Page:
Teens and young adults who regularly use cannabis but abstained for a whole month showed marked improvements in memory functions that are important for learning. This was the first time that researchers tracked cognitive changes over time associated with quitting cannabis use.
“Our findings provide two pieces of convincing evidence,” Randi Schuster, director of Neuropsychology at the Center for Addiction Medicine in the Massachusetts General Hospital’s Department of Psychiatry, lead author of the paper.
“The first is that adolescents learn better when they are not using cannabis. The second – which is the good news part of the story – is that at least some of the deficits associated with cannabis use are not permanent and actually improve pretty quickly after cannabis use stops.”
According to the researchers, 13% of middle and high school students use cannabis, with daily use increasing between grade 8 and 12.
Previously, the same team of researchers found that cannabis users aged 16 and under had problems assimilating new information, something that wasn’t observed among users 17 or older. This suggests that the psychoactive compounds found in marijuana may interfere in some way with the cognitive development of certain groups of teens, whose brains are still in development. Another 2014 study of 16- to 19-year-olds who use cannabis found abnormalities in their brain’s gray matter.
Schuster and colleagues enlisted 88 participants aged 16 to 25, all of whom smoked cannabis at least once a week. The aim of the study was to compare the cognitive performance of young cannabis users who stopped drug use for 30 days with a group that carried on as usual with cannabis use. The two groups were randomized in order to control for factors such as pre-existing differences in mood, cognition, and motivation, but also the frequency and intensity of cannabis use.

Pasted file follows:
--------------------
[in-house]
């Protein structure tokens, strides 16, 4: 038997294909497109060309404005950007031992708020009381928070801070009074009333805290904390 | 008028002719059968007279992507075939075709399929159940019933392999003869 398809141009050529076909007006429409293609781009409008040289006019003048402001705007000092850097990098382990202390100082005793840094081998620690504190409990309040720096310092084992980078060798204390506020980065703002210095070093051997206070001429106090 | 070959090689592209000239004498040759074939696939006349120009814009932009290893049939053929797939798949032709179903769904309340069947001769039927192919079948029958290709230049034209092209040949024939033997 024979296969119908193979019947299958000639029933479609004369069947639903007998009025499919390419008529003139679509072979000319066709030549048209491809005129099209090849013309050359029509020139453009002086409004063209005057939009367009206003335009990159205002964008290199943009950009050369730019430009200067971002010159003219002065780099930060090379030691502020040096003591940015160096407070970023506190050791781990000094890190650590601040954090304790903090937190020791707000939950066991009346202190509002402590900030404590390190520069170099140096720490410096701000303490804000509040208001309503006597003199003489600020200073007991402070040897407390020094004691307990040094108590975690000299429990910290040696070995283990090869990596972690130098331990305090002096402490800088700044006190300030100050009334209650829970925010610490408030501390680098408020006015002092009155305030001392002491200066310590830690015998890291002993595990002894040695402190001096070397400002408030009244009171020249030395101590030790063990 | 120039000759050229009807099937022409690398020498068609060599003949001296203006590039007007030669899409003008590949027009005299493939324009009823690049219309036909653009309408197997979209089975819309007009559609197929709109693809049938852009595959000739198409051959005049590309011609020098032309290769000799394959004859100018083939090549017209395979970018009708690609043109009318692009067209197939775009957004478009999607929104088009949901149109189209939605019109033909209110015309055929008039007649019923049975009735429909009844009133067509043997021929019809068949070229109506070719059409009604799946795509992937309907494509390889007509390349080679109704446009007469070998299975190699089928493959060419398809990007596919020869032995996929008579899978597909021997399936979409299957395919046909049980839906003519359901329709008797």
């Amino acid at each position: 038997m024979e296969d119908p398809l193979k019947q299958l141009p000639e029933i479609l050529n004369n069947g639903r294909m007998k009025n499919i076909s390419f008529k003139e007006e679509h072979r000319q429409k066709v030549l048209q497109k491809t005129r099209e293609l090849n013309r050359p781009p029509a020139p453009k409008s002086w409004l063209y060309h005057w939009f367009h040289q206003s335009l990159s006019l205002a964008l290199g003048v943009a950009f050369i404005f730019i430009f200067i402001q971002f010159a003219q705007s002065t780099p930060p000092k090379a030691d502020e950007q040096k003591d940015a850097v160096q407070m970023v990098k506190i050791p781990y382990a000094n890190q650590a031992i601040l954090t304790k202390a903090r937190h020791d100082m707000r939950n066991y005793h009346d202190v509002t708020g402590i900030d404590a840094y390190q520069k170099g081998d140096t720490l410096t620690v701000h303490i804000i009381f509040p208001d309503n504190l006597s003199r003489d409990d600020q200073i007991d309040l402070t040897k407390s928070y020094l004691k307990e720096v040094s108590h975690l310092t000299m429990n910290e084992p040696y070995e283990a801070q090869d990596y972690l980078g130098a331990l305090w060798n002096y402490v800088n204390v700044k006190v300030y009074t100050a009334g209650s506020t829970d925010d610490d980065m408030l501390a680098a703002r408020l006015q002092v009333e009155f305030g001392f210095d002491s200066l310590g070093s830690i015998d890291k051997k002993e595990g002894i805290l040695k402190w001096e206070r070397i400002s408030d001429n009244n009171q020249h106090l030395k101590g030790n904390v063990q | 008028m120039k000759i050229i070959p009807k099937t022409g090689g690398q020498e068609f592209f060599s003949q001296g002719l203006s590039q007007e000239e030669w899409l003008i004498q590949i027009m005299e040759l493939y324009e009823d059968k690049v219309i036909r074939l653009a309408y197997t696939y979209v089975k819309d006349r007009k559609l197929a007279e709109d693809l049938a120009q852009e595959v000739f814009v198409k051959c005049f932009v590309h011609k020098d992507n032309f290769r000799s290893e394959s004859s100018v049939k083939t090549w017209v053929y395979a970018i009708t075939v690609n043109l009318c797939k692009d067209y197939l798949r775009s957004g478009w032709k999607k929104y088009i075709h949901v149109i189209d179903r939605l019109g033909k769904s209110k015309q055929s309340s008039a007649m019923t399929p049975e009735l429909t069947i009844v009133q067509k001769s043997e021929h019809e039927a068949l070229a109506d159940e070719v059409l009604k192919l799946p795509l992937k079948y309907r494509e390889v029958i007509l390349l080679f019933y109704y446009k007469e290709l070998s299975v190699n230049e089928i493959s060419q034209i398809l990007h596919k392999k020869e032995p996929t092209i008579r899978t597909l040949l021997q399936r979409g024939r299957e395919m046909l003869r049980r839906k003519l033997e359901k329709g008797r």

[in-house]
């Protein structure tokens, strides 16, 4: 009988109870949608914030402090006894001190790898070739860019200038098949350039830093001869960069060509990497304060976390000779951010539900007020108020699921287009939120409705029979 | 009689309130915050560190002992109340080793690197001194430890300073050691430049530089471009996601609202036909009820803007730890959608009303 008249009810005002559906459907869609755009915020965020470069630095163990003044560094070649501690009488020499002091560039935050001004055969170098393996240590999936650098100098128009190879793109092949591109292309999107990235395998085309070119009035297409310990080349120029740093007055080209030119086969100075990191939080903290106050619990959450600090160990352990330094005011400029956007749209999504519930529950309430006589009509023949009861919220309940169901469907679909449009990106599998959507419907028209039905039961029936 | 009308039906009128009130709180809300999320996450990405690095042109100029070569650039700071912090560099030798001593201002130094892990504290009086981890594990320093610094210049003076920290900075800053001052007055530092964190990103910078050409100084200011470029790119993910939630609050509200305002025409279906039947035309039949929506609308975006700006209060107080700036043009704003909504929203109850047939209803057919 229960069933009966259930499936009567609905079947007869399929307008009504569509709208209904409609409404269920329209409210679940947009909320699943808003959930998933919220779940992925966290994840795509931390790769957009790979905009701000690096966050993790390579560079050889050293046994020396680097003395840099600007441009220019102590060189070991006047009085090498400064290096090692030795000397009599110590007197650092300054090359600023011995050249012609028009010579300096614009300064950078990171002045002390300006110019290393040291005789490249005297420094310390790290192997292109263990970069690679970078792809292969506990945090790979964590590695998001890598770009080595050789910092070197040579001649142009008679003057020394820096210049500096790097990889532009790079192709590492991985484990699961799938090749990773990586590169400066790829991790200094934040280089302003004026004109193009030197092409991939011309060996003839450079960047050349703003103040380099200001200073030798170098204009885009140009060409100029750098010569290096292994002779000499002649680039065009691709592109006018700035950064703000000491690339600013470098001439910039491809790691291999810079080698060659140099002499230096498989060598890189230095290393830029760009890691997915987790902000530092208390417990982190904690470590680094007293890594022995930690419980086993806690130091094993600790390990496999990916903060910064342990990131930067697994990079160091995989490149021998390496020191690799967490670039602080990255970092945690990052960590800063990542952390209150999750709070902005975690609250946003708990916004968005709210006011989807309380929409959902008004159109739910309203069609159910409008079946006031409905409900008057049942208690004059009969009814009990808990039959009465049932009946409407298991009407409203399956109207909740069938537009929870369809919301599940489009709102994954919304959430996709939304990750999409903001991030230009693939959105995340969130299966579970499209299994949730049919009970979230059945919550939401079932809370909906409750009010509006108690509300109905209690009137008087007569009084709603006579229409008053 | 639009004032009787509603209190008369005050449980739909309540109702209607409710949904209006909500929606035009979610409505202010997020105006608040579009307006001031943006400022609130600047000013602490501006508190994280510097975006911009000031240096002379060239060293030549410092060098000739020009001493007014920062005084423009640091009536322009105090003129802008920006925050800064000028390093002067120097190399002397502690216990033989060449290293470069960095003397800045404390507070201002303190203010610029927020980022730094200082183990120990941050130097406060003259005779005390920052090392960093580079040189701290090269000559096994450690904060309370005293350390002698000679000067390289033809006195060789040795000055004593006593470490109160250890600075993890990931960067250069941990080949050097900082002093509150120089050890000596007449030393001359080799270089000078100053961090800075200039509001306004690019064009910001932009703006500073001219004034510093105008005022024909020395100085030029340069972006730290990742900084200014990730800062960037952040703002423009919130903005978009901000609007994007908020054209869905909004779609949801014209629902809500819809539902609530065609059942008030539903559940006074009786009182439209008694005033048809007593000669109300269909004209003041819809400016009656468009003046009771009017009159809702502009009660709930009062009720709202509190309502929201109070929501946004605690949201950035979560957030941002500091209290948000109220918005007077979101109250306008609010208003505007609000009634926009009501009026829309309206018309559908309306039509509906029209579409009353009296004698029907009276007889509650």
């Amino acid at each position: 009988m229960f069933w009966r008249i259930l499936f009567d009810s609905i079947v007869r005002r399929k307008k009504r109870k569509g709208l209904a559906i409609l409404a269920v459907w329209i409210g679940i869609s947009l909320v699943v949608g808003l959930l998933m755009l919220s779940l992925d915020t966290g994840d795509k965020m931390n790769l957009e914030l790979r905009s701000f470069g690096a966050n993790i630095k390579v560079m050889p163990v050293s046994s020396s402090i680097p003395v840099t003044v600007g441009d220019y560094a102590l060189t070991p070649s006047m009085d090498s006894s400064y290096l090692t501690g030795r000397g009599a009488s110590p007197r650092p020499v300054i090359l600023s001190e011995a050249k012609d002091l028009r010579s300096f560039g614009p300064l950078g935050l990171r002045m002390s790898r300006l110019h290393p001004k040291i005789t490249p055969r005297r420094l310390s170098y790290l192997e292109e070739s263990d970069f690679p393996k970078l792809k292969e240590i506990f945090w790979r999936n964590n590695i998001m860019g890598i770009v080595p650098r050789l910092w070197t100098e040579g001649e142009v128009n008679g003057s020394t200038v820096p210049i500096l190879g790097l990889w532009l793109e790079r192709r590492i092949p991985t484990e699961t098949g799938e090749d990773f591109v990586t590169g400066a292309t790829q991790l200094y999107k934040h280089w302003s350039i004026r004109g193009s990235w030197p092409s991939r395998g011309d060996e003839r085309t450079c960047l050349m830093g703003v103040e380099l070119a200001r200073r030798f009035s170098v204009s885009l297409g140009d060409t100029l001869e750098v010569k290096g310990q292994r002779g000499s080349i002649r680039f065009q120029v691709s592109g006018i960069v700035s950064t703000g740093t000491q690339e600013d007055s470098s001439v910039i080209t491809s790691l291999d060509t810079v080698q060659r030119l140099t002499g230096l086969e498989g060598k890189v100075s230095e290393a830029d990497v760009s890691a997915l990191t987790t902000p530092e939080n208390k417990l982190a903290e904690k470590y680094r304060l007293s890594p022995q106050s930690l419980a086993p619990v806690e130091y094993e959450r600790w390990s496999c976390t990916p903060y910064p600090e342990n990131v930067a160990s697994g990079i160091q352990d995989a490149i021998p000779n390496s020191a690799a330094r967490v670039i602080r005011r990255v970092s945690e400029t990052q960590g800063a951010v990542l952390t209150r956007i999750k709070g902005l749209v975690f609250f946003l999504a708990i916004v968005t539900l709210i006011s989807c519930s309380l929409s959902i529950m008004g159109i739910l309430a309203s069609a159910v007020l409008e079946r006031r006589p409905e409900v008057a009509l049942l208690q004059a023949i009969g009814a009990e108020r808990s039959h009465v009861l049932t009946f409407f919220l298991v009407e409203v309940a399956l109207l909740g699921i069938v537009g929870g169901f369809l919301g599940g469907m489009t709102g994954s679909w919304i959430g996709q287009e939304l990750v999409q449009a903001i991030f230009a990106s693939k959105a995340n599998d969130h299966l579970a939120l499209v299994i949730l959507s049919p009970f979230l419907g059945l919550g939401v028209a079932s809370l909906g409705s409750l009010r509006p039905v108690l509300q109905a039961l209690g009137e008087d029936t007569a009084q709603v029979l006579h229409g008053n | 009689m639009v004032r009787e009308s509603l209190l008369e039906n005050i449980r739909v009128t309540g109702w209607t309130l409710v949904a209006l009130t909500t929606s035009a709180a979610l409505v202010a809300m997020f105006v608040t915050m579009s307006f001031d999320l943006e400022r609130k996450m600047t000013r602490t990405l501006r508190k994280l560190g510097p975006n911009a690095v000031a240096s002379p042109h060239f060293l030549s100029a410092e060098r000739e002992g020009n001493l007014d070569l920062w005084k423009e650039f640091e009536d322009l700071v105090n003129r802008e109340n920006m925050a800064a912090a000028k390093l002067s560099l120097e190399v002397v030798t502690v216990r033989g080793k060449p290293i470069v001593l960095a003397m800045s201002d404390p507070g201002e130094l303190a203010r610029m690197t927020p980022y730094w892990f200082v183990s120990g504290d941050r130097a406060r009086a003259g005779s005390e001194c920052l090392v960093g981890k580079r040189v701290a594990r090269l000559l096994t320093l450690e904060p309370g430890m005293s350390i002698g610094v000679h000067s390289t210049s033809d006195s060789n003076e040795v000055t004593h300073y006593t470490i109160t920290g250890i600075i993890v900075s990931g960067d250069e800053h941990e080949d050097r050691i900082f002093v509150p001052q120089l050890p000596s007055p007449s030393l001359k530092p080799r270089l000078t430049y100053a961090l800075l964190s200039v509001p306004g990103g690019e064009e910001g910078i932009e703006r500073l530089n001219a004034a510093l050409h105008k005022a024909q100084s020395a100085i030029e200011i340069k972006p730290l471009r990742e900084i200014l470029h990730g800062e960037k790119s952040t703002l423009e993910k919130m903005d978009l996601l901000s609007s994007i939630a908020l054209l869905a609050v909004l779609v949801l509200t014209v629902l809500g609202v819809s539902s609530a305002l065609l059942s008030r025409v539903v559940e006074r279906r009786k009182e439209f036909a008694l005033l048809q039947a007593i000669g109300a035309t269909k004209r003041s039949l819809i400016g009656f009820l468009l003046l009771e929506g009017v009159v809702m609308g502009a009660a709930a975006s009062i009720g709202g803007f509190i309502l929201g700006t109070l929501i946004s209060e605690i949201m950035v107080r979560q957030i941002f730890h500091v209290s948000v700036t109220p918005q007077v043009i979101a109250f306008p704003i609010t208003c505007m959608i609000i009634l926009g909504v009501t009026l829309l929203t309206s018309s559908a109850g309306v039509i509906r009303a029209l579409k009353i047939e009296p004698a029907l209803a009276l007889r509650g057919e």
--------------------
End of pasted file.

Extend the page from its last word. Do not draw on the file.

Participants were financially rewarded in order to incentivize their abstinence. Regular urine tests were performed in order to ensure that participants in the abstinence group stayed on the track and didn’t skew the results.
According to the results of cognitive testing, the ability to recall new information and to learn improved in the group that stopped cannabis use. No such effect was observed in the group that carried on as usual. In particular, the greatest improvement occurred in the first week of abstinence. A month of cannabis abstinence was not linked to any improvements in attention.
“The ability to learn or ‘map down’ new information, which is a critical facet of success in the classroom, improved with sustained non-use of cannabis.” Schuster says. “Young cannabis users who stop regular – weekly or more – use may be better equipped to learn efficiently and therefore better positioned for academic success. We can confidently say that these findings strongly suggest that abstaining from cannabis helps young people learn, while continuing cannabis use may interfere with the learning process.”
Next, the researchers plan on studying whether attention and memory continue to improve after longer periods of abstinence.